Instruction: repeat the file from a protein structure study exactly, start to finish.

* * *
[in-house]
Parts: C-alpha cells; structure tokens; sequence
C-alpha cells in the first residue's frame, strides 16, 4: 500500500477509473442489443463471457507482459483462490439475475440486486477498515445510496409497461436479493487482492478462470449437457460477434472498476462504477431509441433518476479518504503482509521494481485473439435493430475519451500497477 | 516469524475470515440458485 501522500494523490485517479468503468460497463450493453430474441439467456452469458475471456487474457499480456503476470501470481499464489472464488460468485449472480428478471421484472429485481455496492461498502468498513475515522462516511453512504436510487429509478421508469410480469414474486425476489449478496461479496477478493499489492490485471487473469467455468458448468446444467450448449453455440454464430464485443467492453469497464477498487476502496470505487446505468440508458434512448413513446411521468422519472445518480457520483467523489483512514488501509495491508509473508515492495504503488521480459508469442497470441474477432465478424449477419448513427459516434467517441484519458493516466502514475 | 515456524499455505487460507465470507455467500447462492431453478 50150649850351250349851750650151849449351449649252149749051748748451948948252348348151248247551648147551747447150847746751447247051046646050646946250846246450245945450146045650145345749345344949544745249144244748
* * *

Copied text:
[in-house]
Parts: C-alpha cells; structure tokens; sequence
C-alpha cells in the first residue's frame, strides 16, 4: 500500500477509473442489443463471457507482459483462490439475475440486486477498515445510496409497461436479493487482492478462470449437457460477434472498476462504477431509441433518476479518504503482509521494481485473439435493430475519451500497477 | 516469524475470515440458485 501522500494523490485517479468503468460497463450493453430474441439467456452469458475471456487474457499480456503476470501470481499464489472464488460468485449472480428478471421484472429485481455496492461498502468498513475515522462516511453512504436510487429509478421508469410480469414474486425476489449478496461479496477478493499489492490485471487473469467455468458448468446444467450448449453455440454464430464485443467492453469497464477498487476502496470505487446505468440508458434512448413513446411521468422519472445518480457520483467523489483512514488501509495491508509473508515492495504503488521480459508469442497470441474477432465478424449477419448513427459516434467517441484519458493516466502514475 | 515456524499455505487460507465470507455467500447462492431453478 50150649850351250349851750650151849449351449649252149749051748748451948948252348348151248247551648147551747447150847746751447247051046646050646946250846246450245945450146045650145345749345344949544745249144244748